Section One
Central African Peoples through the Eyes of Western Photographers

From today's vantage point, these popular images celebrating what was perceived as "colonial achievement" reveal subtexts and meanings other than those intended by photographers and publishers or seen by viewers at the time. At the turn of the 20th century, pictures of ivory caravans and rubber production symbolized economic success; they now imply exploitation and harsh labor practices. An image of chained prisoners, then a metaphor for colonial control over defiant populations, now shows African resistance to often abusive practices and heavy punishment for minor infractions. Similarly, photographs of road and railroad construction have become testimony to forced labor rather than visual examples of what was seen as "progress."

Photography, the same medium that constructed a modern and alluring portrayal of central Africa under colonial domination, actually played a pivotal role in bringing down King Léopold's regime in the Congo Free State. In the late 19th century, photography, considered to be a truthful witness, had developed into a means of social documentation. Various humanitarian campaigns for social improvement recognized the visual image's potential to influence public opinion; photography became a tool used by activists to harness public support and improve working conditions. As the international protests against abuses in the Congo Free State grew, opponents successfully advanced their cause by distributing photographs of prisoners, harsh labor practices and mutilations that were punishment for African resistance to colonial rule.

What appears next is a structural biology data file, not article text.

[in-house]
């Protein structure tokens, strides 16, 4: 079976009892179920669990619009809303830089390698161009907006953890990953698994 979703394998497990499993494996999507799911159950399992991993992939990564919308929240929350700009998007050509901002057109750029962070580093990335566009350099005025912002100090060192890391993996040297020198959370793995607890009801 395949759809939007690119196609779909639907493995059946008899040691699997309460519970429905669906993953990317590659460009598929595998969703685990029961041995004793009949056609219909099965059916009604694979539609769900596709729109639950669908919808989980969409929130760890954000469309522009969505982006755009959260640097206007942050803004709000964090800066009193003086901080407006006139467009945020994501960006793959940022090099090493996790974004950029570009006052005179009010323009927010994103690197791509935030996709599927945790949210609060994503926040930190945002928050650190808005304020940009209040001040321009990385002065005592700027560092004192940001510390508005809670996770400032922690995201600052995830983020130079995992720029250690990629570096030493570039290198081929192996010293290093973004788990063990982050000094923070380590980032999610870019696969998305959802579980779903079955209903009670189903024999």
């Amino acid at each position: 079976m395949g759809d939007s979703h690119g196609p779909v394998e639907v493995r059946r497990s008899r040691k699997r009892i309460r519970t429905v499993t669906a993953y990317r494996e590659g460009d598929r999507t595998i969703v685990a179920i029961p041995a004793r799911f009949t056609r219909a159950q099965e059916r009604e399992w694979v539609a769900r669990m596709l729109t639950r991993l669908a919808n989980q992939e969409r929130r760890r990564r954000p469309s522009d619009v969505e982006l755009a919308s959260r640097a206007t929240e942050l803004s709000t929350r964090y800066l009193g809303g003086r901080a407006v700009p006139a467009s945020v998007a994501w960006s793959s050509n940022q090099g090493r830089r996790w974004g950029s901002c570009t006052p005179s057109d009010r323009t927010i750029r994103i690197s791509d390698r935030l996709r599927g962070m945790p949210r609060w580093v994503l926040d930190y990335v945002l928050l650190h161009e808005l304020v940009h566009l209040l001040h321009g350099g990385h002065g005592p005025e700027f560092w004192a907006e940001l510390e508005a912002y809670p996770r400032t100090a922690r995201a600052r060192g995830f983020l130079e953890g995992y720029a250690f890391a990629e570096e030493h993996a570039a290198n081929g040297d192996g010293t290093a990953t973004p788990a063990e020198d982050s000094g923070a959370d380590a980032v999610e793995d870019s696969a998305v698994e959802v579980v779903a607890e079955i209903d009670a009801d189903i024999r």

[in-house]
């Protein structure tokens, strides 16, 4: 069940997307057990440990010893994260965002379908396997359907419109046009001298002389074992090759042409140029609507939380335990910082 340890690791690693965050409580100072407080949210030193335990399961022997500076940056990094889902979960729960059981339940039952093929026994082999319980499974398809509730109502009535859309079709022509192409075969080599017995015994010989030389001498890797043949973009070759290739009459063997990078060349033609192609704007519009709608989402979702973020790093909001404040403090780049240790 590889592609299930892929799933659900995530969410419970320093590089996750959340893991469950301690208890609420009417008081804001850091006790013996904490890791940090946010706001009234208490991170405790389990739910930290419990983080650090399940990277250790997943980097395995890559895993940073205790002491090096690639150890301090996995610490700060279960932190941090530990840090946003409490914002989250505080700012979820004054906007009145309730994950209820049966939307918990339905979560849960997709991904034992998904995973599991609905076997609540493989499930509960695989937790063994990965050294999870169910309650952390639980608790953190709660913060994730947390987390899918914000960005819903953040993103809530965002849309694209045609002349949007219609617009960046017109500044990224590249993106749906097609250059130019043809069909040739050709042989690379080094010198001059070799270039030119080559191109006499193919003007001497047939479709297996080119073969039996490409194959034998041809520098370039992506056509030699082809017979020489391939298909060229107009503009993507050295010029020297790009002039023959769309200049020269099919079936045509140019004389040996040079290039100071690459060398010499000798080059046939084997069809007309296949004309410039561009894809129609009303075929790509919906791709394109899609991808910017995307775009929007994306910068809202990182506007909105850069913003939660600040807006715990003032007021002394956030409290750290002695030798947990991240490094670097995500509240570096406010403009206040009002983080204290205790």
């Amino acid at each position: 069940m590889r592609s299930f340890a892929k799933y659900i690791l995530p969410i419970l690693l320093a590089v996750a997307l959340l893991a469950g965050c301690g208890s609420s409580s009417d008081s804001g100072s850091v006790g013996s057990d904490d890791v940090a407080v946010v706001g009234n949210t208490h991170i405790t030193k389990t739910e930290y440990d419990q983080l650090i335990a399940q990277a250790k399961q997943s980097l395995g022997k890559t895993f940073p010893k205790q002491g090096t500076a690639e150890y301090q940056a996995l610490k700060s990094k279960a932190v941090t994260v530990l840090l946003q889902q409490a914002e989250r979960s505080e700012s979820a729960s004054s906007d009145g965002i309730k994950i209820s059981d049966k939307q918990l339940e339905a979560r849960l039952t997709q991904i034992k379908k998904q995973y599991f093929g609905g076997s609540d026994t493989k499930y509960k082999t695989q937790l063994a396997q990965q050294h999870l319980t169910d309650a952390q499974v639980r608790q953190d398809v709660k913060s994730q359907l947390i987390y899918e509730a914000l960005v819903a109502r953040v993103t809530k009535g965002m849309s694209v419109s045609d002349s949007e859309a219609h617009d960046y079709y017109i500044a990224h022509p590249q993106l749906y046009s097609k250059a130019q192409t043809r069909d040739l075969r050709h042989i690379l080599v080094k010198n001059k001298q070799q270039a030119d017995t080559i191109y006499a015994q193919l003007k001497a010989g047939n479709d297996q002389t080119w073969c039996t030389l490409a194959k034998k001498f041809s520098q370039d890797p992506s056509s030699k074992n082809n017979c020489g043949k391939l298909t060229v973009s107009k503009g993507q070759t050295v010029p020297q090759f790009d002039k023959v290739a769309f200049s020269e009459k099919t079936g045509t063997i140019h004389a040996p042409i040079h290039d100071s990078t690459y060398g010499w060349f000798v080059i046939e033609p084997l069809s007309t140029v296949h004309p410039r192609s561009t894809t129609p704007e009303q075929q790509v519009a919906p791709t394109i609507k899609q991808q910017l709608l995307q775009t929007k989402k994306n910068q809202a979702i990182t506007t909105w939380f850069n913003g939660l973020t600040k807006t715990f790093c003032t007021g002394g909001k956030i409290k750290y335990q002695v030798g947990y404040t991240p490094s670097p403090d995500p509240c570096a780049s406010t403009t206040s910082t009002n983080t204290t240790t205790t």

Pictured above
Prisoners at work, Belgian Congo

Émile Gorlia (1887-1966)
c. 1912, silver gelatin print
Gift of Sanford M. and Nancy H. Harris
Eliot Elisofon Photographic Archives
National Museum of African Art
Smithsonian Institution

Judge Émile Gorlia relied on prisoners' help for household and yard maintenance.

Images from Central Africa || Central African Peoples through the Eyes of Western Photographers || Colonial Photography from a Present-Day Perspective || Depicting Africans || Official Images (1920-1960) || The Image World of Casimir Zagourski (1924-1944) || African Encounters with Photographers || The Kuba || The Mangbetu || The Tutsi || Photographers and their African Patrons

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